ULSD problems and solutions
A review of the common pitfalls in scoping, designing, implementing and operating ULSD units. The authors offer various solutions, ranging from optimising hydrogen partial pressures to avoidance of recombination reactions
Scott Sayles, Jim Bailor and Robert Ohmes, KBC Advanced Technologies
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Production of ultra low sulphur diesel (ULSD) is scheduled to begin in June 2006 in the USA. Refiners have many plans to produce ULSD, which vary in complexity from plant to plant. Using their tailored methods, each refinery will provide a portion of the total ULSD demand within the USA. However, some refiners are still concerned with their ability to deliver the product. These concerns range from the method of production to the pipeline transportation system. Other refiners are struggling with routinely optimising these new assets once the project is complete and the first shipment of ULSD is produced. Other countries have initiated ULSD production and have experienced startup, operational and production problems.
Kinetic models such as KBC’s HDT-SIM can provide accurate ULSD predictions, which are useful for ULSD design, operation and monitoring. In addition, the KBC HTR-SIM model predictions are suited for developing accurate ULSD LP vectors, which can help the refinery anticipate ULSD production variations due to changes in feedstock rates and qualities for improved ULSD operational control.
Clean fuels production is a worldwide initiative with some regions ahead of the USA in implementation, and others behind. The worldwide refining community recognises the key role clean fuels plays in the improvement of the environment. The refining industry has successfully faced many such challenges by delivering continually cleaner, low cost transportation fuels to the consuming public.
The “clean fuels” title is used to cover a wide range of fuel characterisations for different initiatives: reduce sulphur levels, add oxygenates, reduce aromatics, increase octane or cetane and meet additive package requirements. Selected from this wide-ranging criterion are the specific issues and factors surrounding the refinery requirements to produce 100% highway ULSD according to USA regulations. Several options exist for the refiner to produce ULSD. Selecting the best option involves carefully weighing many important issues:
Can an existing hydrotreater be revamped to make ULSD or should a grassroots unit be built?
- Which option gives the best flexibility for meeting current and future ULSD quality specifications other than sulphur?
- Which option gives the most flexibility for upgrading heavier and/or cracked feedstocks to ULSD?
- How to ensure the ULSD product still meets specifications when it is delivered to the customer?
Many refiners have existing diesel hydrotreating units. However, most of these units require major modifications to make ULSD and some of these units are totally not suitable for upgrading diesel to ULSD. The difficulties in producing 15wppm sulphur have been well documented as a function of conversion of hindered sulphur species in various feedstocks. An additional concern is the ability to commercially measure sulphur levels of 15wppm or less.
The hydrodesulphurisation (HDS) mechanisms most widely accepted are shown in Figure 1.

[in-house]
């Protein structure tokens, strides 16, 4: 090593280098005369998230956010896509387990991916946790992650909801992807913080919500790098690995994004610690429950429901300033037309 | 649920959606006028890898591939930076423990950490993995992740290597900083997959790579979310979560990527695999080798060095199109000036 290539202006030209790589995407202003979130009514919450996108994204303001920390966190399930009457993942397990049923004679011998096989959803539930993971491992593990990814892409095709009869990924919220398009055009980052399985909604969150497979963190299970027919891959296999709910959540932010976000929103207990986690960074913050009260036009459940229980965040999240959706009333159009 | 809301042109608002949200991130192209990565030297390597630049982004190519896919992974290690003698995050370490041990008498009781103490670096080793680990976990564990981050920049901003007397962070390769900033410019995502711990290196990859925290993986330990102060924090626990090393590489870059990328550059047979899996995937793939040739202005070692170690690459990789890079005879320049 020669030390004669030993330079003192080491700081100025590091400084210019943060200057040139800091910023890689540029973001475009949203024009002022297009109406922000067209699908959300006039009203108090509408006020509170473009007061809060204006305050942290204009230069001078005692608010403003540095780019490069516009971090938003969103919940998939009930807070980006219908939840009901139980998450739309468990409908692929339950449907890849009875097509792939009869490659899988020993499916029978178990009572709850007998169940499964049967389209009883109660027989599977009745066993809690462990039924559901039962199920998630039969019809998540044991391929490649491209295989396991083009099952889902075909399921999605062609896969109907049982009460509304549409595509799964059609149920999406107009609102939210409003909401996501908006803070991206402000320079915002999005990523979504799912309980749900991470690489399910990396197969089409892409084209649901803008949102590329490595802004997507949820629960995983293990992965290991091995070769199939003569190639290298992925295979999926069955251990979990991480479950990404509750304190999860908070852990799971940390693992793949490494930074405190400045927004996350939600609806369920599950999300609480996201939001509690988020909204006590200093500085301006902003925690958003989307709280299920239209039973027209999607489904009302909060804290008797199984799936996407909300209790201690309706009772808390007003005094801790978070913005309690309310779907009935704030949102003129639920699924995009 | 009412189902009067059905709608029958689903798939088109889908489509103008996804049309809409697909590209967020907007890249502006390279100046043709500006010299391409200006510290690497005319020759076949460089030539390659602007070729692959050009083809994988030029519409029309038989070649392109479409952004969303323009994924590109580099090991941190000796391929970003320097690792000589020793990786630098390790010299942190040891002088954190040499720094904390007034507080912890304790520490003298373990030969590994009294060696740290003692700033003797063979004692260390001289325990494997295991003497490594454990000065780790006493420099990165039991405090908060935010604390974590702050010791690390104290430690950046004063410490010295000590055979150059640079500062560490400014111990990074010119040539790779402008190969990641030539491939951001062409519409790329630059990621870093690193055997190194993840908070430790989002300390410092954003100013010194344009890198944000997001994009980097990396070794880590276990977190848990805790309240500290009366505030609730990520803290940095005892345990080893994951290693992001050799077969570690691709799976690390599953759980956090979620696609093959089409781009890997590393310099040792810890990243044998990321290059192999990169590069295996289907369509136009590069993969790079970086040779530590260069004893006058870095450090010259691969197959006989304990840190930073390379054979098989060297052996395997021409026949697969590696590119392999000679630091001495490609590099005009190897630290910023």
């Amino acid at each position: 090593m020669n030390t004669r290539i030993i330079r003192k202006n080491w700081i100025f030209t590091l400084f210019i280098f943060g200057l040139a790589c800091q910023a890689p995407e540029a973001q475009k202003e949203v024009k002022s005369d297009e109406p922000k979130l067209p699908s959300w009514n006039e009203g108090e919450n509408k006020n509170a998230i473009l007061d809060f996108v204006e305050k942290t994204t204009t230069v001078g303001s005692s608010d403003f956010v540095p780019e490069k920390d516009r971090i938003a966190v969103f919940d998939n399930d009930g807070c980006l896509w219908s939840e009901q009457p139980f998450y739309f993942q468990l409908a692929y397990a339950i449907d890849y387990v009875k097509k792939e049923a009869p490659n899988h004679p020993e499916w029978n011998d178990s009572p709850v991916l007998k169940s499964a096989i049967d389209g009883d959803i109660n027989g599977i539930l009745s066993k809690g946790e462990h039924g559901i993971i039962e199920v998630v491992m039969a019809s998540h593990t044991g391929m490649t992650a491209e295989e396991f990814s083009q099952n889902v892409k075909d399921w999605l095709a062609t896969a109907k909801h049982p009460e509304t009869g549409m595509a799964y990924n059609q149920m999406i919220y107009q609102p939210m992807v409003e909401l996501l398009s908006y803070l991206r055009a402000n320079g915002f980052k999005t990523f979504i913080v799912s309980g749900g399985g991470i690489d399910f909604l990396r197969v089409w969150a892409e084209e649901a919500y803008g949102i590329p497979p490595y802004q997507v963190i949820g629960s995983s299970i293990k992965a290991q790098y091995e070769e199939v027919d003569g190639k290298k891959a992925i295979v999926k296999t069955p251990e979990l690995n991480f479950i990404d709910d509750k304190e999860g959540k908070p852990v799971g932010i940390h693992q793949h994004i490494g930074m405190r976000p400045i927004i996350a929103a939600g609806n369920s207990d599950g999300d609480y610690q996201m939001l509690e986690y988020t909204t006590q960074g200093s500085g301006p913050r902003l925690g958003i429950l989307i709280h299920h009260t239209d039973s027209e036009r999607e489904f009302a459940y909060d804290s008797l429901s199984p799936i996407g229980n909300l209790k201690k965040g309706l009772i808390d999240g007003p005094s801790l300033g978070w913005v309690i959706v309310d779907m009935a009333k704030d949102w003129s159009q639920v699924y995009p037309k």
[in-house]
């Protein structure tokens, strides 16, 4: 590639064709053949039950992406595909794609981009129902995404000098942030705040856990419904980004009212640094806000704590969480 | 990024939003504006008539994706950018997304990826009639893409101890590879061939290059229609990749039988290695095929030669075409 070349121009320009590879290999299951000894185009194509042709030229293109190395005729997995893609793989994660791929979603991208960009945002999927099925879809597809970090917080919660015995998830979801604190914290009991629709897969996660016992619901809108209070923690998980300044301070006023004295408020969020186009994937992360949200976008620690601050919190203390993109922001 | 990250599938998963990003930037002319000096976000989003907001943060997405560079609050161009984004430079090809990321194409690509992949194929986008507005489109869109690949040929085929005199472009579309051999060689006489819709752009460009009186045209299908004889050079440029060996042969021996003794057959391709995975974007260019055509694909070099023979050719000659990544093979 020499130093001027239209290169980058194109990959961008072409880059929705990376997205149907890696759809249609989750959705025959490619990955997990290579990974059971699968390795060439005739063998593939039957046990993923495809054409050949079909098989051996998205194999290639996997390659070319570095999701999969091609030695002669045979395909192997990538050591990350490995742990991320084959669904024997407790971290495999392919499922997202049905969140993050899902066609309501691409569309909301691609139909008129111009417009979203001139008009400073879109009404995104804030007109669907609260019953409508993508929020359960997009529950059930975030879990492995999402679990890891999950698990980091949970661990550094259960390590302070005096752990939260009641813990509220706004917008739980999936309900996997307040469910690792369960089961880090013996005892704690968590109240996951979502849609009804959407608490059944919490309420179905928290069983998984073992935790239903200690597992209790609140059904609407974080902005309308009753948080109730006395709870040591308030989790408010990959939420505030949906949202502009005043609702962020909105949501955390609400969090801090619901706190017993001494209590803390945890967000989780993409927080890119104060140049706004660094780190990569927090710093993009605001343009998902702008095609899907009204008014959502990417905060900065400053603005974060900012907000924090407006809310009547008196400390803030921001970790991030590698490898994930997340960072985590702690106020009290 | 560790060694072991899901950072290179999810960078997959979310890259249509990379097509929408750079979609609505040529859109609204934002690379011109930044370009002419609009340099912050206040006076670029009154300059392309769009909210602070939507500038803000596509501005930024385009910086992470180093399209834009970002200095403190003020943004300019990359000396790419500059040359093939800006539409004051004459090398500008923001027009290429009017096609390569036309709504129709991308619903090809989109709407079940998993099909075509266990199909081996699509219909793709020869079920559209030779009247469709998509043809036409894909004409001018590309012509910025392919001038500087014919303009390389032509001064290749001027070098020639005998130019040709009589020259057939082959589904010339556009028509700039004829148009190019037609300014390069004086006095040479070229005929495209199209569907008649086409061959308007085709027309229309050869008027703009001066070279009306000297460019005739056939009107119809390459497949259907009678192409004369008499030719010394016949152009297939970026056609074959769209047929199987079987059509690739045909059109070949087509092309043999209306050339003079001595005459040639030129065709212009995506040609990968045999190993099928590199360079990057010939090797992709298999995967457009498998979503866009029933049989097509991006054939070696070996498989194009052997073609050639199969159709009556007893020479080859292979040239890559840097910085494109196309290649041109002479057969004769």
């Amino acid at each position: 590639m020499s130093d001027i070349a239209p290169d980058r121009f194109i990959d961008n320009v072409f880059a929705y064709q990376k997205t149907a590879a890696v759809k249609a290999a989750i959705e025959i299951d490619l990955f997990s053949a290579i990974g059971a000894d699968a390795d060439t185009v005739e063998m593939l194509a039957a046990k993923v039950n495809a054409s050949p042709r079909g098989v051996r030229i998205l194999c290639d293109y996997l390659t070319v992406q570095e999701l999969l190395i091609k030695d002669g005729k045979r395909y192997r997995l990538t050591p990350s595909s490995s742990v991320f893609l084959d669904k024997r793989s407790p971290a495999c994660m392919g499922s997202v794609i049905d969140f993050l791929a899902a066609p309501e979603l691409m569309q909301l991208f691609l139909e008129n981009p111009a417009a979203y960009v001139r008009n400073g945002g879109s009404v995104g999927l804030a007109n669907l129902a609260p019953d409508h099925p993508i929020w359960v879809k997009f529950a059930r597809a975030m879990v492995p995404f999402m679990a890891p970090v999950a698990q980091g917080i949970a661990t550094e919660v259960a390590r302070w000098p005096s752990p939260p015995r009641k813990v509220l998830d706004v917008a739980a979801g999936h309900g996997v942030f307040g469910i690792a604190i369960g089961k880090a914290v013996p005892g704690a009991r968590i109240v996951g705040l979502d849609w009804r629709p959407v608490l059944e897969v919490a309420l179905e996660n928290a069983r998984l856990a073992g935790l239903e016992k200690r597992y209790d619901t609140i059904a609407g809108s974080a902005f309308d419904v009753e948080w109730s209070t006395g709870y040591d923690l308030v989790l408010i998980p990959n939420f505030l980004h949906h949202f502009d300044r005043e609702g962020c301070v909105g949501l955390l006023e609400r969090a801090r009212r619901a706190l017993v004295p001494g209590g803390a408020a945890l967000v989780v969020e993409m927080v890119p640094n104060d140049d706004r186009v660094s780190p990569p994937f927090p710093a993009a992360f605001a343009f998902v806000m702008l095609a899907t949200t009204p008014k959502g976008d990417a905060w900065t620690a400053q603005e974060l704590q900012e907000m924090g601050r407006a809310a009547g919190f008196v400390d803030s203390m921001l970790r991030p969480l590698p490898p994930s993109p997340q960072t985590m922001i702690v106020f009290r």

The first route is direct hydrogenolysis, which converts almost all of the mercaptans, sulphides, disulphides and thiophenes. Most of the unsubstituted dibenzothiophenes and benzothiophenes are also converted. The second route requires partial hydrogenation of the aromatic ring in the dibenzothiophene structure prior to sulphur removal. This step seems to be more effective when a Ni/Mo catalyst is used, although some of the second-generation Co/Mo catalysts may have overcome this requirement.
The results of a single stage pilot unit study, compared to predictions by the HTR-SIM hydrotreating kinetic model, provide an example of how total product sulphur varies with reactor temperature. In Figure 2, as reactor severity is increased, the product sulphur level is reduced until a floor or plateau is reached at about 5 to 7wppm. Reducing sulphur below this point typically takes a noble metal catalyst and a second reaction stage. Producing less than 10wppm sulphur diesel has been demonstrated commercially at the pressure levels shown below:
Unit pressure level Number of units
600 to 700psig 3
Catalyst deactivation is a concern at the higher severities required for ULSD production. The reported commercial catalyst deactivation rates are between 1.8 and 3.3ºF per month for the higher-pressure units [Patel et al, How are refiners meeting the ultra low sulfer diesel challenge?; NPRA annual meeting, March 2003]. These deactivation rates will produce acceptable run lengths.
The ULSD sulphur test method cited in the regulations is ASTM 6248. A recent round robin test using this method gave the precision of the method in terms of the ASTM reproducibility at the 15wppm sulphur level to be 13.15 ±5.56wppm [Brtko et al, Sulfur content in ultra low sulfur diesel fuels: regulatory and measurement issues; NPRA annual meeting, March 2003]. This ASTM test method is under continuous development and is believed to be able to meet the testing needs in the future.
However, for the refiner to have a 95% confidence level that the sulphur level in the product leaving the refinery will be less than 15wppm, the sulphur level tested in the field using this ASTM method must be 10wppm or less. Many refiners are targeting 10wppm or less to provide testing, blending and handling flexibility. As will be discussed in further detail, this leaves little room for cross-contamination.
The refiner’s goal is to produce ULSD that not only meets the regulatory requirements of 15wppm sulphur, but also the additional commercial requirements of a high quality product.
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